Open Access. Powered by Scholars. Published by Universities.®

Comparative Literature Commons

Open Access. Powered by Scholars. Published by Universities.®

Articles 1 - 3 of 3

Full-Text Articles in Comparative Literature

“If Neurotic Is Wanting Two Mutually Exclusive Things At One And The Same Time, Then I'M Neurotic As Hell:” The Fight Against Fragmentation And Reduction In The 1960s Female Bildungsroman: O’Brien, Plath, And Lessing, Lauren Ogg Jan 2019

“If Neurotic Is Wanting Two Mutually Exclusive Things At One And The Same Time, Then I'M Neurotic As Hell:” The Fight Against Fragmentation And Reduction In The 1960s Female Bildungsroman: O’Brien, Plath, And Lessing, Lauren Ogg

Undergraduate Honors Theses

In this project I have examined three novels dating from the early 1960s that coincide with the start of second-wave feminism. These novels are classified as female Bildungsromans, a genre of novel that is in place to offer a voice to the misrepresented women of the classic Bildungsroman, whose lives were expected to end in marriage or a curated happy ending. The cluster of novels that challenge the Bildungsroman expectations in both form and content are the following: Edna O’Brien’s The Country Girls (1960), Sylvia Plath’s The Bell Jar (1963), and Doris Lessing’s The Golden Notebook ...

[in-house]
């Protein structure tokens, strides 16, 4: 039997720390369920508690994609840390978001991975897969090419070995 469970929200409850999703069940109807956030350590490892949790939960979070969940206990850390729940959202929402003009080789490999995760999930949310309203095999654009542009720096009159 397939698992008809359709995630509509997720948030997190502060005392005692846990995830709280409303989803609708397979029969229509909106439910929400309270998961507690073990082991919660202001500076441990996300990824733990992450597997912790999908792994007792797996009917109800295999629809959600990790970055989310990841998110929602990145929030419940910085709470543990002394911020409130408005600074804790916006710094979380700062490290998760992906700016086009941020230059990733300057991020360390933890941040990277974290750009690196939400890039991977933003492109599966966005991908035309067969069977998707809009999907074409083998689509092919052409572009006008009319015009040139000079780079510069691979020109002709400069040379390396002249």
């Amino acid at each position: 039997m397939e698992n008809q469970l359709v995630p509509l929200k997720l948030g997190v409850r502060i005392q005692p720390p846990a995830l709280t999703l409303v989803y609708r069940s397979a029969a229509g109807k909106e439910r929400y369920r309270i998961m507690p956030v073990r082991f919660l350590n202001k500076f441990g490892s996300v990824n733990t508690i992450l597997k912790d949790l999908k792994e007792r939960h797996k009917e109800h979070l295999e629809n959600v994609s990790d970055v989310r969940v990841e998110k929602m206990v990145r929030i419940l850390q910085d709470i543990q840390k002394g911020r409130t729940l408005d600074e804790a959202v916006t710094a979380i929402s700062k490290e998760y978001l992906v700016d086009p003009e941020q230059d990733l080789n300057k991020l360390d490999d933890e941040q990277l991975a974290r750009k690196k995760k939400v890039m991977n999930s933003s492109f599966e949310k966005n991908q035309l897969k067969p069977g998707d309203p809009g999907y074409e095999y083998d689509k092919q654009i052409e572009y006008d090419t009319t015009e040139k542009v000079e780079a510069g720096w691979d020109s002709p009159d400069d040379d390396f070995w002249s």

The Forgotten Beauty Of The Feminine: Elena Guro’S The Little Camels Of The Sky, Virginia Woolf’S The Waves, And The Holy Grail Of The “Woman’S Sentence”, Bailey Orr May 2018

The Forgotten Beauty Of The Feminine: Elena Guro’S The Little Camels Of The Sky, Virginia Woolf’S The Waves, And The Holy Grail Of The “Woman’S Sentence”, Bailey Orr

Undergraduate Honors Theses

In her seminal 1929 feminist essay “A Room of One’s Own,” Virginia Woolf bemoans the lack of a utopian “woman’s sentence” vis-à-vis the “men’s sentence” that has dominated literature and from which no woman writer has successfully managed to free herself. Indeed, the aforementioned quotes illustrate a yearning for a nonexistent, or long-forgotten, language that expresses the linguistically inexpressible. In my thesis, I propose that both the English novelist and essayist Virginia Woolf and the Russian poet and artist Elena Guro establish the optimal creative state as independent of the burden of masculine language. In their respective ...


Marriage: Suffering And Bliss, Shannon O'Connor Jan 2013

Marriage: Suffering And Bliss, Shannon O'Connor

Undergraduate Honors Theses

In The Canterbury Tales, the perfect marriage is one where tension leads to yielding, resulting in bliss. According to the Wife of Bath, she has enough authority on the topic of marriage, through her extensive life experience, to lecture on "the wo that is in marriage." While on a pilgrimage to Canterbury, she draws attention to a gender-power struggle in marriage, and through her prologue and tale, explores a theme of what women most desire. Mouthing conventional misogynistic notions of the time, Alisoun seeks the kind of authority that within her culture is traditionally offered to men. She exemplifies a ...